Gladwell in The Outliers does not just come up with an arbitrary number but came about the number in a specific ways ie. determining how many hours different types of musicians practiced over their growing period. But also you seem to have missed that Gladwell also credits opportunity and proper tutoring as necessary additions with both the musician examples and also the athletes and people like Bill Gates, etc.

I have long thought that to be good at something one need to put in the time and have had a problem with the word talent. A lot of my musician friends argue the opposite perhaps so that they can feel special and "gifted" and above others somehow. I am amused and a little sickened when someone stands in front of a microphone and credits everyone and their god for their achievement, but neglecting to give the real reason they are on the podium, time spent, effort, proper teaching. I mean anyone I have ever known that is good at something has been someone who has spent an enormous amount of time and resources pursuing it. This message of talent and giftedness, by what?, probably only serves to discourage future doctors, lawyers, artists, and musicians from even bothering to try.

Gladwell does concede that there is a such a thing as talent or natural ability but also states several ways that a person with talent but lacking in the hours, opportunities, and coaching will do no better than those without talent.
bookboy answered on August 24, 2010
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Is it really 10,000 hours practice or the importance of forming neural connection? Visualization practice, accurate thinking, and world class mentoring all count. However, I know two musicians, both played by ear as children and neither took lessons until adulthood. They are both outstanding muscians, one of whom is a composer. My niece painted for the first time in high school, and her very first painting drew mountains of favorable reviews and a buyer. It's gifting, faith, mind receptivity AND nurturing that develops our gifts. Persistance is understood. However it is never too late to access and develop one's gifts. Today we know that music creates states; states access the subconscious and other higher mind faculities. Pay attention; create desire; work hard and you can access your call at any age.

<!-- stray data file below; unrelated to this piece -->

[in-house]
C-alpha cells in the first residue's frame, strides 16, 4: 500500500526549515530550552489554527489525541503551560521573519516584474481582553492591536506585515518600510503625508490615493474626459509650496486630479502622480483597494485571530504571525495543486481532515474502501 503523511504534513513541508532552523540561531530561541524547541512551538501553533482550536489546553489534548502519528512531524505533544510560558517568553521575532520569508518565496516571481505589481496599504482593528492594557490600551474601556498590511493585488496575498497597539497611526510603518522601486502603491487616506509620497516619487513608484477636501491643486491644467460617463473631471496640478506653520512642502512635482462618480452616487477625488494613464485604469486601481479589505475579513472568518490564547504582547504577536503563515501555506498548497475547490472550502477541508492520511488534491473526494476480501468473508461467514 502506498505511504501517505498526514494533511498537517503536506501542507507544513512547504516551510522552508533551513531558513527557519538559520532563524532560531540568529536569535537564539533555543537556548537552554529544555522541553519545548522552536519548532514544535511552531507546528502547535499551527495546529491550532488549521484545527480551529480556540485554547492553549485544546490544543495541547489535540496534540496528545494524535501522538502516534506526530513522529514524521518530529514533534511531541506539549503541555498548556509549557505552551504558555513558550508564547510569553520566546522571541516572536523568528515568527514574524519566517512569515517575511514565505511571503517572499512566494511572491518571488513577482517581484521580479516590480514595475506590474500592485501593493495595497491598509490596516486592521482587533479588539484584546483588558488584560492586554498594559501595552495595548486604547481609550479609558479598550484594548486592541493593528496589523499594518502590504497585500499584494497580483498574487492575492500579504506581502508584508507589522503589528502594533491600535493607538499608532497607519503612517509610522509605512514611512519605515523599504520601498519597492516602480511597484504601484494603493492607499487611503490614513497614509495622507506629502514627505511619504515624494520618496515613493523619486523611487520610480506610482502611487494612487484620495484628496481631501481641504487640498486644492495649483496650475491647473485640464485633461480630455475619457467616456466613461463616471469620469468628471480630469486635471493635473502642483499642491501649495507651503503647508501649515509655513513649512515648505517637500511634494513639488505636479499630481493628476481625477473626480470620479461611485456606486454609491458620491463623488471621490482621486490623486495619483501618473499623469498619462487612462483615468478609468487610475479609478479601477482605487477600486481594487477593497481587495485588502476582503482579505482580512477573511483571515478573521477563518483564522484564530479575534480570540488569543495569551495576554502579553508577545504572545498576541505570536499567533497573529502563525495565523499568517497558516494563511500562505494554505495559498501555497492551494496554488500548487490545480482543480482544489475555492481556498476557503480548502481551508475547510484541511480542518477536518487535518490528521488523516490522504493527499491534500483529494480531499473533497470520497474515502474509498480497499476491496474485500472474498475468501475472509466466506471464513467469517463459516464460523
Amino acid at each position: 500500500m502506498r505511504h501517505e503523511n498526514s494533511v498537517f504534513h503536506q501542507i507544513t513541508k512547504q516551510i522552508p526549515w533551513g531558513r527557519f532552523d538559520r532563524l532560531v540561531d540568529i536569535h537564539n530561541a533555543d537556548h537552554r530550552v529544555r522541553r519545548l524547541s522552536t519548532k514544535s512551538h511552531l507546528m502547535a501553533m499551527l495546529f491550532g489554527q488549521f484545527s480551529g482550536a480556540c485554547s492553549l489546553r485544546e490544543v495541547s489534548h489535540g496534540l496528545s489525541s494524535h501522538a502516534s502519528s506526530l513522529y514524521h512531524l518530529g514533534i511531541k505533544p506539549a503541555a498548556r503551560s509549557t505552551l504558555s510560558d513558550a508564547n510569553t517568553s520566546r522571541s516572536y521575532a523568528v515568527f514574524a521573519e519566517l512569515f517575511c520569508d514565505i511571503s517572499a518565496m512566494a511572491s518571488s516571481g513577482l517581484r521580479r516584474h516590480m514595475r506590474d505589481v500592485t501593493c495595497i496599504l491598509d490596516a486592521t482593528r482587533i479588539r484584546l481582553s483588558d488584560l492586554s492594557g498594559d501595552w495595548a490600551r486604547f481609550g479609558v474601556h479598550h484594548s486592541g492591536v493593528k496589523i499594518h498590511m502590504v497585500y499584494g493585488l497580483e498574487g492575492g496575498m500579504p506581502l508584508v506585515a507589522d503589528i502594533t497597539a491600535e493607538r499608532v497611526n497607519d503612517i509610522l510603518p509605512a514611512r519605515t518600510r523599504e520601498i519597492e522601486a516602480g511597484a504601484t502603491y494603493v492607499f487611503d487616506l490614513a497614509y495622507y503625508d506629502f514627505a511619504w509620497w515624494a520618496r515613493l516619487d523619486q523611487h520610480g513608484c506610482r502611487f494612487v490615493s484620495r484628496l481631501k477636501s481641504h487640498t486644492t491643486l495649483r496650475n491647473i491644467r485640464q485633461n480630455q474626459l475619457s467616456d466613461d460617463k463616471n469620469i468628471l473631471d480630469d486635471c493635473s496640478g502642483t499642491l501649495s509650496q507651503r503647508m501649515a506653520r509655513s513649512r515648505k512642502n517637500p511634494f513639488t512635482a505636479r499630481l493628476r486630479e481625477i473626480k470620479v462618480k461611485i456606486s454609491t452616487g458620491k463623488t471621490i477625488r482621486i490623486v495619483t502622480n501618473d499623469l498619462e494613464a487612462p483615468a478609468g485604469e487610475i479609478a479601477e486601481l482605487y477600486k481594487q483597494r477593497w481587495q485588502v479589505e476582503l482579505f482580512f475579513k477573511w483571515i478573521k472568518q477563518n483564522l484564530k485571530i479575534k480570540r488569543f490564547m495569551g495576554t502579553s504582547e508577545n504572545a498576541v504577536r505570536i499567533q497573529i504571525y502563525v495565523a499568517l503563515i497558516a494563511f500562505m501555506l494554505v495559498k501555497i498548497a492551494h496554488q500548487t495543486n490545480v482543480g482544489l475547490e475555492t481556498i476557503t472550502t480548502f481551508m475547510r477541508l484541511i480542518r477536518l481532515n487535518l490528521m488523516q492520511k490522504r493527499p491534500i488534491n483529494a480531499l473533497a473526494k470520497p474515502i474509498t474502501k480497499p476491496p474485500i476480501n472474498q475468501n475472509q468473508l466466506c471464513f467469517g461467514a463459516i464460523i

Love4books answered on August 3, 2010
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Consider that a PhD degree typically requires a 3-to-5 year course of study and research. At 2200-3500 hours per year (a standard 40 hour work week comes to 2000 hours per year with two weeks off), the degree is right at the 10,000-hour mark.

Gladwell carefully ignores several points in his argument. For instance, Gates was one kid in a group that had access to that terminal. What happened to those other kids, who had similar birth dates and similar "concerted cultivation" and the other factors which he points out? Why was there not an entire class (or most of them) that went on to blaze a trail of geeky stardom? Bill Joy also was in a group that hung out in the computer clubs of southern California, but he was the one who rose to prominence. Apparently, there was something special about those two Bills after all, which kind of deflates Gladwell's narrative.